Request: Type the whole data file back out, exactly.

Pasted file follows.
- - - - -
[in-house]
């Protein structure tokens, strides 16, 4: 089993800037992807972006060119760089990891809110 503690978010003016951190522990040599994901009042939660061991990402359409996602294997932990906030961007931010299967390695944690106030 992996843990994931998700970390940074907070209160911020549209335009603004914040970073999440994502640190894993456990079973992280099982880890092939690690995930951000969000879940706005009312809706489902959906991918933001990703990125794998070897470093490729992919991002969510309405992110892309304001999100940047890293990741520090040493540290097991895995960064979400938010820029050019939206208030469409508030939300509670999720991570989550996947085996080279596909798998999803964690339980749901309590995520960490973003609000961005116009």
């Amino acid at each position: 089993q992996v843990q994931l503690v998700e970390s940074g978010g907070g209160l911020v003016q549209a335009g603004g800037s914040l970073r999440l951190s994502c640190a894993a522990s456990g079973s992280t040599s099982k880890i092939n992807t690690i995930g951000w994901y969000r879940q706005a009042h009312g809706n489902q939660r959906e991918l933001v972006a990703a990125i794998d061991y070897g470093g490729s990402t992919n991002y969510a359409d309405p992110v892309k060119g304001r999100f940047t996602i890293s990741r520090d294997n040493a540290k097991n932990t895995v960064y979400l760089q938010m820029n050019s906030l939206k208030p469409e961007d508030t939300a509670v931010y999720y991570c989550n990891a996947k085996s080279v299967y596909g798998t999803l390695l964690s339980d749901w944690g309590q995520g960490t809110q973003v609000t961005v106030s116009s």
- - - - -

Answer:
[in-house]
């Protein structure tokens, strides 16, 4: 089993800037992807972006060119760089990891809110 503690978010003016951190522990040599994901009042939660061991990402359409996602294997932990906030961007931010299967390695944690106030 992996843990994931998700970390940074907070209160911020549209335009603004914040970073999440994502640190894993456990079973992280099982880890092939690690995930951000969000879940706005009312809706489902959906991918933001990703990125794998070897470093490729992919991002969510309405992110892309304001999100940047890293990741520090040493540290097991895995960064979400938010820029050019939206208030469409508030939300509670999720991570989550996947085996080279596909798998999803964690339980749901309590995520960490973003609000961005116009």
């Amino acid at each position: 089993q992996v843990q994931l503690v998700e970390s940074g978010g907070g209160l911020v003016q549209a335009g603004g800037s914040l970073r999440l951190s994502c640190a894993a522990s456990g079973s992280t040599s099982k880890i092939n992807t690690i995930g951000w994901y969000r879940q706005a009042h009312g809706n489902q939660r959906e991918l933001v972006a990703a990125i794998d061991y070897g470093g490729s990402t992919n991002y969510a359409d309405p992110v892309k060119g304001r999100f940047t996602i890293s990741r520090d294997n040493a540290k097991n932990t895995v960064y979400l760089q938010m820029n050019s906030l939206k208030p469409e961007d508030t939300a509670v931010y999720y991570c989550n990891a996947k085996s080279v299967y596909g798998t999803l390695l964690s339980d749901w944690g309590q995520g960490t809110q973003v609000t961005v106030s116009s």